Daily Harvest -- 3/8/2016
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FARM & RURAL POLICY
Agri-Pulse Daybreak for March 8, 2016
- (Audio) Advocates say federal biotech legislation to pass Senate before Easter recess; A GIPSA rule is on the way; USDA praises SNAP enrollment drop; Canada watching Congress on COOL; and Jay Faison pushes GOP to curb climate change.
Agri-Pulse: Vilsack details to-do list for final months on the job at NFU convention
- (Subscriber only) What to expect from Agriculture Secretary Tom Vilsack in the final months of the Obama administration? Vilsack detailed his to-do list Monday in an address to the National Farmers Union convention
Agri-Pulse: Washington Week Ahead: Floor fight looms over biotech labeling
- Both sides of the biotech labeling debate are gearing up for a final showdown on the Senate floor that could arrive as soon as this week.
Agri-Pulse: NCGA keeping an eye on crop insurance
- (Audio) After multiple attempted cuts to the federal crop insurance program, Chip Bowling with the National Corn Growers Association says current market conditions make it more important than ever.
Sacramento Bee: Drone test site receives approval for precision ag testing
- North Dakota's unmanned aircraft test site has received Federal Aviation Administration approval to fly a drone used for precision agriculture.
Sacramento Bee: Farmers consider expensive tech amid low commodity prices
- Though technology can help a farmer raise his yields, the quality of his crops and, therefore, his profits, it also has a price tag – sometimes tens of thousands of dollars. But one farmer said he didn’t see “the technology as a luxury at all. I see it as important as the tractors that are on our farm.”
Washington Post: DuPont seeking $9.6 million from Delaware government
- DuPont, which announced in December that it is merging with Dow Chemical, is requesting up to $9.6 million over five years from Delaware’s Strategic Fund.
Midland Reporter-Telegram: Oil company shutting down Alaska operations
- A Houston-based company that has been exploring oil and gas resources in the Cook Inlet area of Alaska says it plans to leave the state because of low oil prices.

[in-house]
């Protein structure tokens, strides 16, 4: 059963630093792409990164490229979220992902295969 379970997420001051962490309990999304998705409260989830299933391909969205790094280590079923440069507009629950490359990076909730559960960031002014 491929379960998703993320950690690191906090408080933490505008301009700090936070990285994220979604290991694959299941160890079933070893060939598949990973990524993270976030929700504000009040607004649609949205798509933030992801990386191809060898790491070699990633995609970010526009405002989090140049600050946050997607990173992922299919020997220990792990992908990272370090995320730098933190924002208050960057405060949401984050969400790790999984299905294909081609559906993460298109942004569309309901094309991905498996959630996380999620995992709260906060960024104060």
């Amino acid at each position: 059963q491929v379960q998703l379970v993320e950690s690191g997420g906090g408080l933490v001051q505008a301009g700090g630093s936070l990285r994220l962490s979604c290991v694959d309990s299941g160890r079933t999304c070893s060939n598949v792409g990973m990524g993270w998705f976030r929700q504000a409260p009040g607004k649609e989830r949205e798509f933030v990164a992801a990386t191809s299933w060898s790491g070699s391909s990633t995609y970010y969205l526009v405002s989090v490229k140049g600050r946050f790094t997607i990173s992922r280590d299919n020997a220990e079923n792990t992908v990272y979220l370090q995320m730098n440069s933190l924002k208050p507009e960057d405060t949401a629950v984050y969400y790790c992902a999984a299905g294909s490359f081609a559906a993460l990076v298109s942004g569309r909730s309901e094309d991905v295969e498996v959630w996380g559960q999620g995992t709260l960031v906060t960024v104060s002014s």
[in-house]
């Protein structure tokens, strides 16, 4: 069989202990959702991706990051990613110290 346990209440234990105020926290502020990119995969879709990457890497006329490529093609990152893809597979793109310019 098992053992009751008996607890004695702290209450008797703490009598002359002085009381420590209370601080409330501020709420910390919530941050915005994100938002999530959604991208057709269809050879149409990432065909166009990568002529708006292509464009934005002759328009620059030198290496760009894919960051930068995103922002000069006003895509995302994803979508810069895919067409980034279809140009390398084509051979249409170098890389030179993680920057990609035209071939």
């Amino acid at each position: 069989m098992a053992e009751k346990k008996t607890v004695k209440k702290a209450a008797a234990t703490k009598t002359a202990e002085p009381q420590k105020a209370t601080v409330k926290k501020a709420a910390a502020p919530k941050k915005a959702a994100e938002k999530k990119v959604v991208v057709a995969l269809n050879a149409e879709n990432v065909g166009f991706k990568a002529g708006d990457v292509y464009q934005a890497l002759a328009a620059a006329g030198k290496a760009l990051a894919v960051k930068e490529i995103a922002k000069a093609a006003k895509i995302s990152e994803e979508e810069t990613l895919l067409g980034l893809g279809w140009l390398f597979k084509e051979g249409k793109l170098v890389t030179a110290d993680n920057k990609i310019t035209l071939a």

The Guardian: MIT researchers turn waste gas into liquid fuel
- MIT researchers have demonstrated with engineered microbes how to turn emissions from power stations, steel mills and garbage dumps into liquid fuels. The process uses bacteria to convert the waste gases into acetic acid – vinegar – then into an engineered yeast to produce an oil.
The Hill: Cardin and Delaney: Clean energy rising
- (Opinion) The bottom line is that if we don’t address climate change now, the cost to our country will be enormous. If we do address climate change by investing in clean energy, we will reap huge benefits, the Maryland lawmakers write.
FOOD & NUTRITION
Wall Street Journal: Vermont Invades Your Kitchen
- (Opinion) The organic legislators of Vermont will soon mandate deceptive and costly food labels that would harm consumers across the U.S., and it’s up to Congress to correct the overreach.
New York Times: We’re Losing the Race Against Antibiotic Resistance, but There’s Also Reason for Hope
- (Opinion) The widespread use of antibiotics in the raising of animals has clearly contributed to the development of resistance. The Food and Drug Administration estimates that more kilograms of antibiotics are sold in the United States for food-producing animals than for people.
Associated Press: Grin and rate it: Research uses emojis for school lunches
- Emojis may hold the key to ferreting out grade-school children's true feelings about foods, Kansas researchers say, and could help schools across the nation cut down on lunchroom food waste.
New York Times: To Reinvigorate Sales, Mondelez Reimagines the Snack
- Mondelez International, the large snacks and confections business that used to be part of Kraft, is introducing its first new product line in years.
Modern Farmer: Chef Curtis Stone Wants America To Have #MoreFarmers
- “Like any chef, farmers are a big part of my life. At my restaurant, Maude, in Beverly Hills, each month we create the menu around one seasonal ingredient and so we’re working closely with a lot of diverse farmers to build those menus,” says Curtis Stone.
Washington Post: Paleo-diet debates evolve into something bigger
- We have not just Paleo diets — the subject of multiple bestsellers — but also Paleo exercise, Paleo sleeping and Paleo toilets. They’re all based on the premise that our bodies are more suited for Paleo-era habits.